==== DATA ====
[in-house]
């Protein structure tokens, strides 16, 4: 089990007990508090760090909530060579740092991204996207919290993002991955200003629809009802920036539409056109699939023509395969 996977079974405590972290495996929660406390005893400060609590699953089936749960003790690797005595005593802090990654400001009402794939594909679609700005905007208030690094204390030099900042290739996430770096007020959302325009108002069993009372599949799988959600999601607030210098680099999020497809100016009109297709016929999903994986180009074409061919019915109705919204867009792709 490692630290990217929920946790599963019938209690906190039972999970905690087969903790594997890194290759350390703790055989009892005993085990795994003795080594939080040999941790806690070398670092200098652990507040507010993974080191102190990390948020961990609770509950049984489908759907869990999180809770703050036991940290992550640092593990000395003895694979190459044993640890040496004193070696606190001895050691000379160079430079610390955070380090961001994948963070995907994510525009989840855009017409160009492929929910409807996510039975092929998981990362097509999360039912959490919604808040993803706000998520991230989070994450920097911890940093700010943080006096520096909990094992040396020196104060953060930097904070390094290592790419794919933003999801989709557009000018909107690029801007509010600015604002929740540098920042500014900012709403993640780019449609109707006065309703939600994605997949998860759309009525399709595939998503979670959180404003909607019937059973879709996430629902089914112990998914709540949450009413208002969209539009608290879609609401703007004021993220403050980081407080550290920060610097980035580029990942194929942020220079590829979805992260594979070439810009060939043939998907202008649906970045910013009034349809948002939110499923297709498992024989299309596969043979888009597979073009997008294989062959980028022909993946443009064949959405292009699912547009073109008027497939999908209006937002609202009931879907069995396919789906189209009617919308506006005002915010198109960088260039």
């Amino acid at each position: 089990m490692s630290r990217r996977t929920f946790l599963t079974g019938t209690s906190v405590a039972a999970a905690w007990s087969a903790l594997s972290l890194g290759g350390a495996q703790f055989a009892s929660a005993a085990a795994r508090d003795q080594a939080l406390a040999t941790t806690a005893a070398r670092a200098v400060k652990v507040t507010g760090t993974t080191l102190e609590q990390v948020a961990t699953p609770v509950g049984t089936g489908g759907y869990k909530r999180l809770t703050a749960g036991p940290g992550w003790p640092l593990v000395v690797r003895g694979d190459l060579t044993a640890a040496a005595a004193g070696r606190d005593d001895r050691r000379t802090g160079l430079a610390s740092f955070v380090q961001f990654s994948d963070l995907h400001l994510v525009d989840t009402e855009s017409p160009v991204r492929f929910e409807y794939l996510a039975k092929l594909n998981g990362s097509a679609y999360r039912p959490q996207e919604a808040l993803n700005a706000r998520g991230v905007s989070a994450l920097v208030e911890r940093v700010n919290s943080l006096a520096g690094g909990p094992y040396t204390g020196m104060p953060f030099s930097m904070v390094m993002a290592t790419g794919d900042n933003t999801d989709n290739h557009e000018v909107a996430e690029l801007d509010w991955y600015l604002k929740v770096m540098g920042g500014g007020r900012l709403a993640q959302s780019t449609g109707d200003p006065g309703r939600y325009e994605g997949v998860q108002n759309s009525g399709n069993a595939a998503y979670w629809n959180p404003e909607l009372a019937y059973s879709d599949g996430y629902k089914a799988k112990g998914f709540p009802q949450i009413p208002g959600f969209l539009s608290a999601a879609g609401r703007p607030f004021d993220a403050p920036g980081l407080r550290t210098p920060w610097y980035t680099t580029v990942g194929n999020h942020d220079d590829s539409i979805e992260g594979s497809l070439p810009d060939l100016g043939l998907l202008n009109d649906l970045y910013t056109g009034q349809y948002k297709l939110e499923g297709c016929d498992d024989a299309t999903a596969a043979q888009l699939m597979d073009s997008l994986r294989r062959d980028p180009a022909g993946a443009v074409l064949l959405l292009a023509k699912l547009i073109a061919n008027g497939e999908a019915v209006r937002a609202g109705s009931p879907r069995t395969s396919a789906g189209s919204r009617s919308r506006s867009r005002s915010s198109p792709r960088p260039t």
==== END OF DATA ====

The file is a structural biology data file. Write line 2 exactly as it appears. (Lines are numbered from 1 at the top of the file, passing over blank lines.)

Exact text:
């Protein structure tokens, strides 16, 4: 089990007990508090760090909530060579740092991204996207919290993002991955200003629809009802920036539409056109699939023509395969 996977079974405590972290495996929660406390005893400060609590699953089936749960003790690797005595005593802090990654400001009402794939594909679609700005905007208030690094204390030099900042290739996430770096007020959302325009108002069993009372599949799988959600999601607030210098680099999020497809100016009109297709016929999903994986180009074409061919019915109705919204867009792709 490692630290990217929920946790599963019938209690906190039972999970905690087969903790594997890194290759350390703790055989009892005993085990795994003795080594939080040999941790806690070398670092200098652990507040507010993974080191102190990390948020961990609770509950049984489908759907869990999180809770703050036991940290992550640092593990000395003895694979190459044993640890040496004193070696606190001895050691000379160079430079610390955070380090961001994948963070995907994510525009989840855009017409160009492929929910409807996510039975092929998981990362097509999360039912959490919604808040993803706000998520991230989070994450920097911890940093700010943080006096520096909990094992040396020196104060953060930097904070390094290592790419794919933003999801989709557009000018909107690029801007509010600015604002929740540098920042500014900012709403993640780019449609109707006065309703939600994605997949998860759309009525399709595939998503979670959180404003909607019937059973879709996430629902089914112990998914709540949450009413208002969209539009608290879609609401703007004021993220403050980081407080550290920060610097980035580029990942194929942020220079590829979805992260594979070439810009060939043939998907202008649906970045910013009034349809948002939110499923297709498992024989299309596969043979888009597979073009997008294989062959980028022909993946443009064949959405292009699912547009073109008027497939999908209006937002609202009931879907069995396919789906189209009617919308506006005002915010198109960088260039």